• 11th SA’s medium-term budget shows a smaller-than-anticipated fiscal deficit relative to February’s projections thanks to a commodity price lift

  • 18th SA Reserve Bank raises interest rates for the first time in three years

  • 19th S&P and Moody’s opt not to release an update of SA’s sovereign rating

  • 21st Chile has most polarised presidential elections in decades

  • 24th SA reports finding of Omicron variant to the WHO

December:

  • 24th Libya holds presidential election


Economic outlook for 2022: Learning to live with COVID-19


Highlights

  • Cuts to projected growth have been made in line with a resurgence in COVID-19 cases and lingering supply-chain disruptions, which have dimmed the outlook for 2022.

  • The Bloomberg median consensus forecast expects growth of 3.9% in developed markets (DM) and 5% in emerging markets (EM) for 2022. These figures remain above trend, arguing against fears of stagflation.

  • Demographic movements in China have prompted a shift in focus towards the quality of growth and a more equitable distribution of economic gains. We expect increased government influence and more emphasis on redistribution and structural changes in the economy, with a lesser focus on shorter-term cyclical outcomes.

  • Pent-up demand has been a distinguishing factor driving global inflation higher this time around, unlike in the 1970s, when supply shocks sent prices soaring.

  • We expect a normalisation of household savings, an unwinding of supply-chain bottlenecks and a return to the labour force to alleviate global inflation pressures. Inflation expectations have remained reasonably well anchored, lowering the impact of the second-round effects of high headline inflation.

  • Against a backdrop of milder global growth, shaped by less accommodative fiscal and monetary policy, demand for South Africa’s (SA) exports are likely to soften. Moreover, lingering unemployment will take the shine off consumption spending in 2021. As such, we see growth slowing from an estimated 4.9% in 2021 to 2% in 2022 and 1.8% in 2023.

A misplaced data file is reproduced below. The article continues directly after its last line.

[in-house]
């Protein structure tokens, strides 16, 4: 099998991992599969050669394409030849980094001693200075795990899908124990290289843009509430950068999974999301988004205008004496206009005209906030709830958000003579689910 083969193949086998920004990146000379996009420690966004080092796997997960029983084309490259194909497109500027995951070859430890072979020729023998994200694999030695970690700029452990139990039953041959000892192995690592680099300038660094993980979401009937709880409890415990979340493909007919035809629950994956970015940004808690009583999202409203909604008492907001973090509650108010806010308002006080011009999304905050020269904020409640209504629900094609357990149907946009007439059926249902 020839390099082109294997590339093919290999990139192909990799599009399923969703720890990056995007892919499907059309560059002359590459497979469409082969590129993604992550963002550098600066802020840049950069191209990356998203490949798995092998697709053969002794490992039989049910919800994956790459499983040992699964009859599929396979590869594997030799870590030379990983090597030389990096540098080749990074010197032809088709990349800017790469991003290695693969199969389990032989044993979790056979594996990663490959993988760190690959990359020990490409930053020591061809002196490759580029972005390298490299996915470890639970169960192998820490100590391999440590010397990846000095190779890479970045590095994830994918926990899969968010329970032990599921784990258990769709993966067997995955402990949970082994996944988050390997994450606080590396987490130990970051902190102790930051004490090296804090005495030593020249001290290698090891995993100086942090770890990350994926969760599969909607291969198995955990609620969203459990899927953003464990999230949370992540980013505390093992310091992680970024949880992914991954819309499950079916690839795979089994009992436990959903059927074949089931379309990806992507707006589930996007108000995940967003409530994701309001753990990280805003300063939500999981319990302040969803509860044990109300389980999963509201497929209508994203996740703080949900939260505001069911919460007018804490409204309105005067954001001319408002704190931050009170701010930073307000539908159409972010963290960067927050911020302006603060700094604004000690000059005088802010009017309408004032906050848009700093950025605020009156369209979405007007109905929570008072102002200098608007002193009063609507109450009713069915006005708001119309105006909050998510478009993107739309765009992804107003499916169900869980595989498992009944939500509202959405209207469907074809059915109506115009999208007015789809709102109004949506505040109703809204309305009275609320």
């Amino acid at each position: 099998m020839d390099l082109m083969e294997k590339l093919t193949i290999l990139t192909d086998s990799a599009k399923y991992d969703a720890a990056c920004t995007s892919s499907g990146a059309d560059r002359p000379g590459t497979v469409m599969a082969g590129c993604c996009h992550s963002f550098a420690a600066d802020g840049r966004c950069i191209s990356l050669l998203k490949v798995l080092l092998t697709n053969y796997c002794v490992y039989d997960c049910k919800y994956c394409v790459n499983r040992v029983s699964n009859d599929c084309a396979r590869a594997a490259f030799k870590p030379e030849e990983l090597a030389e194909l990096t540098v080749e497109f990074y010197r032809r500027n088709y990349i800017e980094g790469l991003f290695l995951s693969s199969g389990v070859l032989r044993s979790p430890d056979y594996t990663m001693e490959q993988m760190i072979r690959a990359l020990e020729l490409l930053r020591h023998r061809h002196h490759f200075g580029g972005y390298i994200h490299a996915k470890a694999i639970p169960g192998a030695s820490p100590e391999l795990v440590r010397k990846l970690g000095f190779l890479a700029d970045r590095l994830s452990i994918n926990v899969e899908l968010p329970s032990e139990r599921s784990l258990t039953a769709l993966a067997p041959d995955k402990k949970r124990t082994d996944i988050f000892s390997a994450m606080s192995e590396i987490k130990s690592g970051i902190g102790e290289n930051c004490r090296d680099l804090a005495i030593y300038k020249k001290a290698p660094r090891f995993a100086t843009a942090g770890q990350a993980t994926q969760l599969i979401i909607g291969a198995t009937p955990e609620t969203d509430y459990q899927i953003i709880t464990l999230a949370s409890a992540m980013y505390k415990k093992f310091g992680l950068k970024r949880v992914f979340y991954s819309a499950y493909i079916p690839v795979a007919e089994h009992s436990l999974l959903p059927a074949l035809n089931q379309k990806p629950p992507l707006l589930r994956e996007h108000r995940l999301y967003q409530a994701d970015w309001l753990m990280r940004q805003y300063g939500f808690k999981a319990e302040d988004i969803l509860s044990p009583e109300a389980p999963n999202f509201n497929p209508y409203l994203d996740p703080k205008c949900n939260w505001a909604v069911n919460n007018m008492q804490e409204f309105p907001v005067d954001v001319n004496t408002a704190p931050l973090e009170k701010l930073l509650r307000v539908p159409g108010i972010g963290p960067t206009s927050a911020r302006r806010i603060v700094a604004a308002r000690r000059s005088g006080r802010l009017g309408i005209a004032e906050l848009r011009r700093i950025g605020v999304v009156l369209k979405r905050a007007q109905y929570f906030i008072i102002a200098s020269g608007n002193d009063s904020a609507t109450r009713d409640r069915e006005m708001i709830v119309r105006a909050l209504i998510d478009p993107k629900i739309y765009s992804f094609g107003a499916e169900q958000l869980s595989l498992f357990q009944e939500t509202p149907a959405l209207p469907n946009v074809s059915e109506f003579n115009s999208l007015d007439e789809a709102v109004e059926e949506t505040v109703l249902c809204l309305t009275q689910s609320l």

• A more fragmented political landscape presents challenges to fast-tracking key structural reforms to resolve low trend growth in SA.

  • Restraining expenditures, defunct municipalities and increased allocations to financially- and operationally-ill state-owned enterprises (SoEs) remain key risks to SA’s fiscal consolidation path.

  • While potentially permanent increases in government spending threaten a looser fiscal policy stance relative to government’s envisioned consolidation path, monetary policy has shifted into tightening mode.

  • We believe that elevated fiscal risks in the medium term, concerns around trend growth and an unwinding in SA’s terms of trade will continue to drive a weakening bias in the currency in the medium term. Nevertheless, the level of passthrough into inflation remains low.

  • A tempered rise in rental inflation and reduced increases in medical aid tariffs are likely to drive an atypical response in local inflation. We expect headline inflation to average 4.5% in 2021, 4.6% in 2022 and 4.3% in 2023.

  • In our view, well-behaved inflation, anchored inflation expectations and a pedestrian growth outlook advocate for a more moderate interest rate hiking cycle. We expect the SARB to hike interest rates by 150 basis points on a staggered basis in the next two years.

Source: macro research and asset allocation Momentum Investments

Disclaimer: The information used to prepare this document includes information from third-party sources and is for information purposes only. Although reasonable steps have been taken to ensure the validity and accuracy of the information contained herein, Momentum Metropolitan Life Limited does not guarantee the accuracy, content, completeness, legality or reliability of the information contained herein and no warranties and/or representations of any kind, expressed or implied, are given to the nature, standard, accuracy or otherwise of the information provided.